Six months after the country’s momentous decision to leave the European Union, Peter Bingle assesses the state of modern Brexit Britain.
So how is modern Brexit Britain in January 2017? Despite the prophecies of doom and despair during the EU campaign the economy seems in pretty good shape and consumer confidence is high. The Chancellor expects a turbulent time over the next few years but there are many in his own party who think he is being needlessly pessimistic. Perhaps in a post-truth world it really doesn’t matter.
Public opinion is troubled. They are in a rebellious mood. Having destroyed Valhalla in 2016 they show no signs of reverting to servitude and obedience. Gone are the days of deference. They want to have a say in determining their own future. Many politicians continue to misunderstand their own constituents. They will pay the ultimate sacrifice at the next election.
The liberal metropolitan elite – once brilliantly described by Howard Becker as ‘moral entrepreneurs’ – are on the defensive. For them populism is both offensive and dangerous. Their privileged position (combined with a breathtaking hypocrisy) is under attack like never before but they have the means and the power to protect their positions for as long as possible.
The established church is in a bad place. Faced with the threat of secularisation the Church of England’s response was to itself become secular. Bishops feel uneasy talking about matters religious and therefore lecture their increasingly small flock about pay day loans and the failings of government. Is this now the time to finally separate church and state? The alternative would seem to be irrelevance.
The British public love the Queen. Of this there is no doubt. She is regarded with a powerful mixture of affection, admiration and respect. Love for the Queen, however, is very different from love for Monarchy. The Queen’s illness has caused many people to think for the first time about a modern Britain without her. Will rebellious anti-establishment Britain ever come to love let alone respect Charles III? Will the ghost of Diana haunt his reign? Perhaps the monarchy isn’t as secure as it seems today…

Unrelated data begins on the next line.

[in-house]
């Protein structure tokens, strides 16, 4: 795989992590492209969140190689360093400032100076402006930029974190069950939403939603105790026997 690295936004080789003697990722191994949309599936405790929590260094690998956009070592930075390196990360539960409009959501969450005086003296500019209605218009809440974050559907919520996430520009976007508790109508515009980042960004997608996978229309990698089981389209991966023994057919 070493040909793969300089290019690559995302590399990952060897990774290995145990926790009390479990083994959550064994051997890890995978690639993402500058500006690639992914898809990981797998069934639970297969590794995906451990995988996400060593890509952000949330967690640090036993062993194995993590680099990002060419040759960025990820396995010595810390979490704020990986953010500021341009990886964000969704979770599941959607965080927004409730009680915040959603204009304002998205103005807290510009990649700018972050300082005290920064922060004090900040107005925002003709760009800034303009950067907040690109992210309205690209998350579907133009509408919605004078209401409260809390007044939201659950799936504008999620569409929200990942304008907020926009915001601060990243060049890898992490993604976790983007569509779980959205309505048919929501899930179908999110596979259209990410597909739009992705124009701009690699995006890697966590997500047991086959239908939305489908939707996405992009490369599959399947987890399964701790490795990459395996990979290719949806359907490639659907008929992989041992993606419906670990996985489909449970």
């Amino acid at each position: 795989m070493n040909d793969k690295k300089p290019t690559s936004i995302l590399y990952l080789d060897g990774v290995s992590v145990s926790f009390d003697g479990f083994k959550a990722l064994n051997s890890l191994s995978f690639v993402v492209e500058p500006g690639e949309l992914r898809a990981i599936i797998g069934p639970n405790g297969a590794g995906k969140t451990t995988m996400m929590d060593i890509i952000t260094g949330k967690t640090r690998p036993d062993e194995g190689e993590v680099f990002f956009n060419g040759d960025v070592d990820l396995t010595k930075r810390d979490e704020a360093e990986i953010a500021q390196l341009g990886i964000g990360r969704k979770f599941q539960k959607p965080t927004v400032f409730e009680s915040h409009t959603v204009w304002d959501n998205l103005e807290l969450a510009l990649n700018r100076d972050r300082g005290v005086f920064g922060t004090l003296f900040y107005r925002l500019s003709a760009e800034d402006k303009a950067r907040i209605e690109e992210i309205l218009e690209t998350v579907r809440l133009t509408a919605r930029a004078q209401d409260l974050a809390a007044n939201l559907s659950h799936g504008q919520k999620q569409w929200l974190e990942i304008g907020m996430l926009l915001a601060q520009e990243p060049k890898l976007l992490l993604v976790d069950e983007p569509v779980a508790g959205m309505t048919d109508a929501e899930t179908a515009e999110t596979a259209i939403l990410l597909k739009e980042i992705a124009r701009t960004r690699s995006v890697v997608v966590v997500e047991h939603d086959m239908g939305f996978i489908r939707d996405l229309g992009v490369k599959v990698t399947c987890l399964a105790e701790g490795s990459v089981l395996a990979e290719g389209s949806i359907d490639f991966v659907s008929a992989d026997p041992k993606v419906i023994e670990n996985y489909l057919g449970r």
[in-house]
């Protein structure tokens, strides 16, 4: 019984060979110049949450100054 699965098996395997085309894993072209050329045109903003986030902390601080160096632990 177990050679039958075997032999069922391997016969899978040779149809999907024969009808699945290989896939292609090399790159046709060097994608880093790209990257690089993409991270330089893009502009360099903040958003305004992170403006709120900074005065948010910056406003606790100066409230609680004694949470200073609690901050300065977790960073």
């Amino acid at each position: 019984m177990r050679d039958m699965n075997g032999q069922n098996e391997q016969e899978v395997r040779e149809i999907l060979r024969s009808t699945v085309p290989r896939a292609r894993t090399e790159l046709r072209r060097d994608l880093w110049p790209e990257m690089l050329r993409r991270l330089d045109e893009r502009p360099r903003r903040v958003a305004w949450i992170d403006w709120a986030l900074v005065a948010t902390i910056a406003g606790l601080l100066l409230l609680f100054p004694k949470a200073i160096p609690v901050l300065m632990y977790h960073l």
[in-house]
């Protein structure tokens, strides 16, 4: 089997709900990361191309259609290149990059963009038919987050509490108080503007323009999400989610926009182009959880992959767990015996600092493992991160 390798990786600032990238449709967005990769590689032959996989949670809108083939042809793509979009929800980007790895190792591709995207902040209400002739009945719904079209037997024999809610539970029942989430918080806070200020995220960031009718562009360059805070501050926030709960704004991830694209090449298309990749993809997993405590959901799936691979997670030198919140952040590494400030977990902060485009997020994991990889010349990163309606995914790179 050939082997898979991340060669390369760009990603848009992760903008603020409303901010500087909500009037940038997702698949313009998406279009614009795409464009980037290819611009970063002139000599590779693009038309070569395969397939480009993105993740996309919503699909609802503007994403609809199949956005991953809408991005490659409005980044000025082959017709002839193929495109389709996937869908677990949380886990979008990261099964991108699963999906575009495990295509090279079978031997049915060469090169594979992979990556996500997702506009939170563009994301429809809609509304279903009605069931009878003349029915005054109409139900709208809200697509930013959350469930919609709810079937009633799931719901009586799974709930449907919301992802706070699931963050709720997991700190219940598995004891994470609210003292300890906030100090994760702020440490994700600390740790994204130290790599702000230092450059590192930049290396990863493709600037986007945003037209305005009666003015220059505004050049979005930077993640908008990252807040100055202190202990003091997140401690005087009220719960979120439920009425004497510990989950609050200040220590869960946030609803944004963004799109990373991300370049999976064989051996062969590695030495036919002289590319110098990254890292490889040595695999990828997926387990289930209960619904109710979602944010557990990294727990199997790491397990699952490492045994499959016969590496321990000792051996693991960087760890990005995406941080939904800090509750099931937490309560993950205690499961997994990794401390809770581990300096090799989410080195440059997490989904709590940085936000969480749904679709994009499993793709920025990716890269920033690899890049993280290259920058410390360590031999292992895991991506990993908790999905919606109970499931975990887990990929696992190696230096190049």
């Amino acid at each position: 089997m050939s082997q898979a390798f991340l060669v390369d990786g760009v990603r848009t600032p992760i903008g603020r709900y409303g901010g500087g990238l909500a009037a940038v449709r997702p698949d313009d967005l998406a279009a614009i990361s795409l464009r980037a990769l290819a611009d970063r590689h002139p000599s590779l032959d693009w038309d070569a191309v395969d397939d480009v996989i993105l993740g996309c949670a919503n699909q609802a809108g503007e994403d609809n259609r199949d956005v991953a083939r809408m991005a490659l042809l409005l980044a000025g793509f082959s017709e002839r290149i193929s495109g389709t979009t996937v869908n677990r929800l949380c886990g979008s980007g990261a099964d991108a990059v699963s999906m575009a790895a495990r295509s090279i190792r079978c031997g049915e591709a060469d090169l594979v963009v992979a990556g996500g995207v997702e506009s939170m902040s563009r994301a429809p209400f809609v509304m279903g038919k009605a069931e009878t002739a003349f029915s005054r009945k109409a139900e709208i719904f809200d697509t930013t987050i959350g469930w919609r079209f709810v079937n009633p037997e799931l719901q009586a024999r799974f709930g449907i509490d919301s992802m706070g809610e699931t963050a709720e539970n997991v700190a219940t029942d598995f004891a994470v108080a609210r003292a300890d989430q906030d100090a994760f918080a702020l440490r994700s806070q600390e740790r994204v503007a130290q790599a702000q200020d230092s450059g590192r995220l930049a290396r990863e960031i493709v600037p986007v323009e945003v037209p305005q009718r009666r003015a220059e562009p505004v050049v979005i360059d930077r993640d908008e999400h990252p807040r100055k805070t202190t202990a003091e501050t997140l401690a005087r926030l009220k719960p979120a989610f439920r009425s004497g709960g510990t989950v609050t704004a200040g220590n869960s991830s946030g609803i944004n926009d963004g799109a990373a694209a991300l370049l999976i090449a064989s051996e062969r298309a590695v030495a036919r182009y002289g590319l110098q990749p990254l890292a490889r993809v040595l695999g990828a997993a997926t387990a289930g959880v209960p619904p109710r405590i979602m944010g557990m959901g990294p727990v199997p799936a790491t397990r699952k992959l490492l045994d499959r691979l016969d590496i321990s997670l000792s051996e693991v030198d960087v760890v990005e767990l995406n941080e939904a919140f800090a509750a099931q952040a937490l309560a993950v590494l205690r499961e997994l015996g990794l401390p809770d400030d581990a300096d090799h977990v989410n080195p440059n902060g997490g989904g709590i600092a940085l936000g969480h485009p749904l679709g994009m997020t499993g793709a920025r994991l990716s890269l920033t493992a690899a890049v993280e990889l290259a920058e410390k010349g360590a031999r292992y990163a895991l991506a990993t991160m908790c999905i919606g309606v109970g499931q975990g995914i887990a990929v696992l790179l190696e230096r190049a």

The Rule of Law is no longer a given in Modern Britain. When senior judges rule in a way that offends the media they are subjected not just to criticism but personal abuse which even extends to their sexuality. Gilbert’s Lord Chancellor once famously said: ‘The law is the true embodiment of everything that is excellent. It has no kind of fault or flaw and I my Lords embody the law.’ In modern Britain is this still the case?
The Body Politic is in a state of decay. It is not just the Palace of Westminster which is on the verge of collapsing. So too is the public’s respect for the political class. Never since universal suffrage was introduced has there been such a schism between politicians and the electorate. The Labour Party in Scotland paid a heavy price for ignoring their supporters. Is the same going to happen in the North of England? More generally and crucially Brexit will force MPs to listen to their constituents. If they don’t I fear what will happen next. The omens are not good.
At the heart of modern Britain’s problems is the lack of an accepted moral code. Morality is no longer absolute but relative. The difference between right and wrong has become blurred. Without order there is chaos and during a period of profound change such as Brexit it is all the more critical for a sense of morality and goodness to exist. As of January 2017 there are no promising signs.
So Britain is in a challenging position. The people want change. Servitude is no longer acceptable. They want their place at the table. At the moment, the mood, whilst rebellious, is nonetheless optimistic. If the liberal metropolitan elite do not respect the new reality, however, that mood may become malign and angry.
Behind the pomp and circumstance of Elgar’s music there is a wistfulness and poignancy for a bygone age. I now understand why. Rapid and profound change is terrifying, particularly when there is no morality to underpin it. This is modern Brexit Britain.